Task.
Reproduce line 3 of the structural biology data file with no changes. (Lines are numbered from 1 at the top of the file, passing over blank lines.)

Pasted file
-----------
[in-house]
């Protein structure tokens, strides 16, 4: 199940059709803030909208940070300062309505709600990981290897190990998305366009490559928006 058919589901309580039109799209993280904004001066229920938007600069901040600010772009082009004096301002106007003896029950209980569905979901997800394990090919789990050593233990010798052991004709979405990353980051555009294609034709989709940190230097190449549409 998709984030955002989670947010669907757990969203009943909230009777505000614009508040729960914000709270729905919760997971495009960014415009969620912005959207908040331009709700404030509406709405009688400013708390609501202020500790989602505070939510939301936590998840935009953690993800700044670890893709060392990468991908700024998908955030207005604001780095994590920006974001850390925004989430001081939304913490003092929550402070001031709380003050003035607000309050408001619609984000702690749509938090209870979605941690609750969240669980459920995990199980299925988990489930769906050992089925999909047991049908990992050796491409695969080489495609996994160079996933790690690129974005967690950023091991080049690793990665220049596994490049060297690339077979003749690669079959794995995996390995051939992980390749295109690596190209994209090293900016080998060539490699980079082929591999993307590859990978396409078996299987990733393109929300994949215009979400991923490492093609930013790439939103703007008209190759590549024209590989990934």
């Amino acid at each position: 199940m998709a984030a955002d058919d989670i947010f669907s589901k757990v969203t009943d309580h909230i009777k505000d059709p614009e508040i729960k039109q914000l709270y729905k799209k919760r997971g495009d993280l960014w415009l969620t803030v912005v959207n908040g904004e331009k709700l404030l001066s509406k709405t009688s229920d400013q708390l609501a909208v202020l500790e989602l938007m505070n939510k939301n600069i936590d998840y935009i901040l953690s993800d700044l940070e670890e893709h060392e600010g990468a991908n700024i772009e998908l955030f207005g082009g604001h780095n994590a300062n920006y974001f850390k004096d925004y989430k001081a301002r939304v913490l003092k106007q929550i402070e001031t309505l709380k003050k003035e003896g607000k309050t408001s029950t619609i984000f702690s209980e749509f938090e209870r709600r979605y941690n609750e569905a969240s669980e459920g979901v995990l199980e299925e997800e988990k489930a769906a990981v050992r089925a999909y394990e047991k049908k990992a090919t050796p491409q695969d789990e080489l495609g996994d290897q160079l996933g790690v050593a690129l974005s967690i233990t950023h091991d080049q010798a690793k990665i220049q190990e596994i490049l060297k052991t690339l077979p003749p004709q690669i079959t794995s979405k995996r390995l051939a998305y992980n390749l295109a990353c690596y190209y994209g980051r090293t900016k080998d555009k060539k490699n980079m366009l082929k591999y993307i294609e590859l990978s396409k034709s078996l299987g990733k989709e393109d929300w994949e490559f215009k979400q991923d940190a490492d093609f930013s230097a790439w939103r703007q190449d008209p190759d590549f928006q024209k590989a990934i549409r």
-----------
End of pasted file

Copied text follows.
């Amino acid at each position: 199940m998709a984030a955002d058919d989670i947010f669907s589901k757990v969203t009943d309580h909230i009777k505000d059709p614009e508040i729960k039109q914000l709270y729905k799209k919760r997971g495009d993280l960014w415009l969620t803030v912005v959207n908040g904004e331009k709700l404030l001066s509406k709405t009688s229920d400013q708390l609501a909208v202020l500790e989602l938007m505070n939510k939301n600069i936590d998840y935009i901040l953690s993800d700044l940070e670890e893709h060392e600010g990468a991908n700024i772009e998908l955030f207005g082009g604001h780095n994590a300062n920006y974001f850390k004096d925004y989430k001081a301002r939304v913490l003092k106007q929550i402070e001031t309505l709380k003050k003035e003896g607000k309050t408001s029950t619609i984000f702690s209980e749509f938090e209870r709600r979605y941690n609750e569905a969240s669980e459920g979901v995990l199980e299925e997800e988990k489930a769906a990981v050992r089925a999909y394990e047991k049908k990992a090919t050796p491409q695969d789990e080489l495609g996994d290897q160079l996933g790690v050593a690129l974005s967690i233990t950023h091991d080049q010798a690793k990665i220049q190990e596994i490049l060297k052991t690339l077979p003749p004709q690669i079959t794995s979405k995996r390995l051939a998305y992980n390749l295109a990353c690596y190209y994209g980051r090293t900016k080998d555009k060539k490699n980079m366009l082929k591999y993307i294609e590859l990978s396409k034709s078996l299987g990733k989709e393109d929300w994949e490559f215009k979400q991923d940190a490492d093609f930013s230097a790439w939103r703007q190449d008209p190759d590549f928006q024209k590989a990934i549409r």